I remember hearing a story about how elephants are domesticated and trained.
Among other nasty things, an ankle shackle is placed on the wild elephant’s leg and chained to a post.
At first, the elephant pulls and struggles against the chain and then gives up after coming to terms escape is impossible.
Once broken the chain can be removed.
As long as the elephant wears the ankle shackle, they will believe they are confined and won’t run away.
I’m not sure if the story is true, but I’ve heard reports where animals perish in fires.
They won’t leave their enclosures despite the impending danger.
And why don’t horses jump fences around pastures?
This sounded crazy.
If a fire was coming your way, surely you would try to run as fast as possible in the other direction.
I sure would.
Hold on, maybe not.
The realization hit me when I moved to a small town after decades of growing up in a big city.
Much to my dismay, many of the streets had no sidewalks.
Where were you supposed to walk?
Surely not across the lawns because that was disrespectful, not to mention an obstacle course given the preferences for landscape designs and lawn ornaments.
There was no place to walk except the street. Eeek!
Talk about anxiety inducing!
For a long time those streets were avoided entirely.
Then very reluctantly I would walk down them, close to the curb and parked cars, heart racing and head turning this way and that to ensure nothing was going to mow me down.
(Did I mention you could play football on these streets after 5:00 pm or on Sundays because there was zero traffic?)
I still remember the feeling of taking the first tentative steps having gathered the courage to walk down the MIDDLE of the road.
That’s when I understood the elephants.
And if I understood elephant talk, I’m sure they would say “now there’s the pot calling the kettle black”.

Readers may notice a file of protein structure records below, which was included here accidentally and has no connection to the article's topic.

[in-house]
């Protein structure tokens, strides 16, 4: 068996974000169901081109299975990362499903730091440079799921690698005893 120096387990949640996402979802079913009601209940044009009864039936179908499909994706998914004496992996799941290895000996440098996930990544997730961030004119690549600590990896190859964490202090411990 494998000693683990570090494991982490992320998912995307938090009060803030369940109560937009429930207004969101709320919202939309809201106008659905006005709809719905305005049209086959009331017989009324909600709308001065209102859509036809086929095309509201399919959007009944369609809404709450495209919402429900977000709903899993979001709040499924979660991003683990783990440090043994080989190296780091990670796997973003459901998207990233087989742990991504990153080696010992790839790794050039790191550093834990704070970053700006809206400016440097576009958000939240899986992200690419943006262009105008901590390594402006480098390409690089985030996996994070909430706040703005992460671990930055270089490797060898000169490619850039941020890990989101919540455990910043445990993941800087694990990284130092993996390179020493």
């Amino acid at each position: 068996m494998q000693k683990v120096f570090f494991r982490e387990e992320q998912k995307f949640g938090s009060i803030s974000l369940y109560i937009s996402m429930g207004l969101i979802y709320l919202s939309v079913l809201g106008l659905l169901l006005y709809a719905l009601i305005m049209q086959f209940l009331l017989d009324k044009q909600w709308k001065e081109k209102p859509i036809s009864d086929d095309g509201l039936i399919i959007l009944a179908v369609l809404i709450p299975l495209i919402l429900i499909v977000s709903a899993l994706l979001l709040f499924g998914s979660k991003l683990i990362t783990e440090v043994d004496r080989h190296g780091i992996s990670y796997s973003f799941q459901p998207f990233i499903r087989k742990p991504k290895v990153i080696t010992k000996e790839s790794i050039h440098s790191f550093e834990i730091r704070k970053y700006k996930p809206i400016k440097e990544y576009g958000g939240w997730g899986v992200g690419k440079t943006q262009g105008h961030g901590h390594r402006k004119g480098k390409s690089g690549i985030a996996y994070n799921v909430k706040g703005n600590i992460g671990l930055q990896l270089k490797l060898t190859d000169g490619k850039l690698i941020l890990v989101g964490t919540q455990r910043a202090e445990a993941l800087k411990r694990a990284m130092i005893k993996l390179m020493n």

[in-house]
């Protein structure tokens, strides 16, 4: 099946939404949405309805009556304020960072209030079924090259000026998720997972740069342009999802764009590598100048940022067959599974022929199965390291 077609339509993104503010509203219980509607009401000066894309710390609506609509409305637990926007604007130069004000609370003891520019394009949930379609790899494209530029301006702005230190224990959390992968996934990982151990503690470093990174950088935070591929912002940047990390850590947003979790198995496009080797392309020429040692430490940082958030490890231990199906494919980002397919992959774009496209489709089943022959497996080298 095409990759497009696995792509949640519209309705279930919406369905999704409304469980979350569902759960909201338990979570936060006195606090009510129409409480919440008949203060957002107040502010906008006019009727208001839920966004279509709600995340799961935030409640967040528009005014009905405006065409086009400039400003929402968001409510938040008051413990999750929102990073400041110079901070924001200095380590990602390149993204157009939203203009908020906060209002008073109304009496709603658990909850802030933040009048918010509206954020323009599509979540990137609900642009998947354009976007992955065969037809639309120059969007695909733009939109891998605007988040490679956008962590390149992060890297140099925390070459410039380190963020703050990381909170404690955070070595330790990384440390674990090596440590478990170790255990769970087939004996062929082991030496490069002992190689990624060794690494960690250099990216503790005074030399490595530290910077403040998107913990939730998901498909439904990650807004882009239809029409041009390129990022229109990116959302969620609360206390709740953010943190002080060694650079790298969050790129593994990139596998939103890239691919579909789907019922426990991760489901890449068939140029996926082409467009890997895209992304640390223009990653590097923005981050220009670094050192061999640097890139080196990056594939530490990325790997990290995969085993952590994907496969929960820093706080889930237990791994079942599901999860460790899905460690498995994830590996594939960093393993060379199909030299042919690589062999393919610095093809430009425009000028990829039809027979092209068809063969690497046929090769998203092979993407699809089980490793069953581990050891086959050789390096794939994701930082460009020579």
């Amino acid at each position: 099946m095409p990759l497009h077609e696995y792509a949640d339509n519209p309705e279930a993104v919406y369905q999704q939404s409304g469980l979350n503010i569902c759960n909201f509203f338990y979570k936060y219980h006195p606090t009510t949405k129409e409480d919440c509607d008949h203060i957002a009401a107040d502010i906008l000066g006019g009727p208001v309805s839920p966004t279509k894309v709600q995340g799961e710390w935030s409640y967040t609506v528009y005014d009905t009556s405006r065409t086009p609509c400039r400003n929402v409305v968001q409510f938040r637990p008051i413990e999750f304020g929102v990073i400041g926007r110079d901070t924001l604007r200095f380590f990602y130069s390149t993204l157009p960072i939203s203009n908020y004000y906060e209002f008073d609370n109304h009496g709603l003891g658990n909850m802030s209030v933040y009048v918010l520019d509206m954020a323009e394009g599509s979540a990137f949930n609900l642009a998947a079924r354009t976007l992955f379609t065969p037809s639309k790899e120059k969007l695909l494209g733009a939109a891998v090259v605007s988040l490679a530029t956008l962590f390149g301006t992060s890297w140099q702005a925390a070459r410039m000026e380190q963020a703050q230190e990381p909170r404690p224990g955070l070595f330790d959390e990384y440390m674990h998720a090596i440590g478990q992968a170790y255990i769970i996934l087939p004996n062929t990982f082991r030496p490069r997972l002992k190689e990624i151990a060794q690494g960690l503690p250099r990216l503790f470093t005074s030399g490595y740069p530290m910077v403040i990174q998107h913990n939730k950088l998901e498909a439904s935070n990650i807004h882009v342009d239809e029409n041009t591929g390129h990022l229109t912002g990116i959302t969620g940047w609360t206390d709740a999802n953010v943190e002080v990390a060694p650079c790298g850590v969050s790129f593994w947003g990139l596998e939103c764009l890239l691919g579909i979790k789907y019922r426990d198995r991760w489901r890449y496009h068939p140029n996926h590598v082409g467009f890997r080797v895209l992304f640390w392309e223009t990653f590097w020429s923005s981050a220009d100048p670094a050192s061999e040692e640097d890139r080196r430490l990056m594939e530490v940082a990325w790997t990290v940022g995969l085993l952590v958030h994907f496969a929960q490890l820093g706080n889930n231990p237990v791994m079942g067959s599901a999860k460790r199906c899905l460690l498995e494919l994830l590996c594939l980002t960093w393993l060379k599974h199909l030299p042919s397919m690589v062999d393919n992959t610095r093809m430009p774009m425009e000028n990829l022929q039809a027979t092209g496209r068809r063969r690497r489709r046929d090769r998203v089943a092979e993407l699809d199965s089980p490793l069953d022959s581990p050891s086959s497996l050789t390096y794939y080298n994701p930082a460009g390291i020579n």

Take fences for example.
Ropes, knee-high cables and flimsy plastic tape keep us contained, either in or out.
They define boundaries and direct our movements in lines.
These materials provide no real physical barrier.
We could easily cut, step over or move straight through all of them.
Yet we don’t.
The barrier is created by our minds.
Not that I’m advocating running around wherever we want.
(Although kids do. They don’t see barriers.)
Respecting others is still important.
But there are interesting questions to ask ourselves about what keeps us in line and why.
Here’s an example from this summer that took me by surprise.
A “Keep Away” sign obviously wasn’t enough to act as a warning and neither was a single piece of tape.
No, three pieces of plastic tape were needed to emphasize the need to stay back.
Never mind what a pair of scissors, strong hands or just stepping over could easily accomplish.
The fence stood. We all walked by every day to get our mail and we all stayed away from taking a closer look at the inukshuk that suddenly appeared one day.
The power of the mind is baffling and awestriking all at the same time.
What keeps you in or out of line?
feel free to share
chief nudging officer
Crazy for cats and potatoes, Lorraine's insatiable curiosity of Life leads her to question, explore and push beyond the box. A self-professed "left-brained creative big picture" type, she has an intuitive knack for seeing beyond and beneath first appearances while at the same time nerding out on the details. Most of all she sees and holds others in their highest until they can see it for themselves.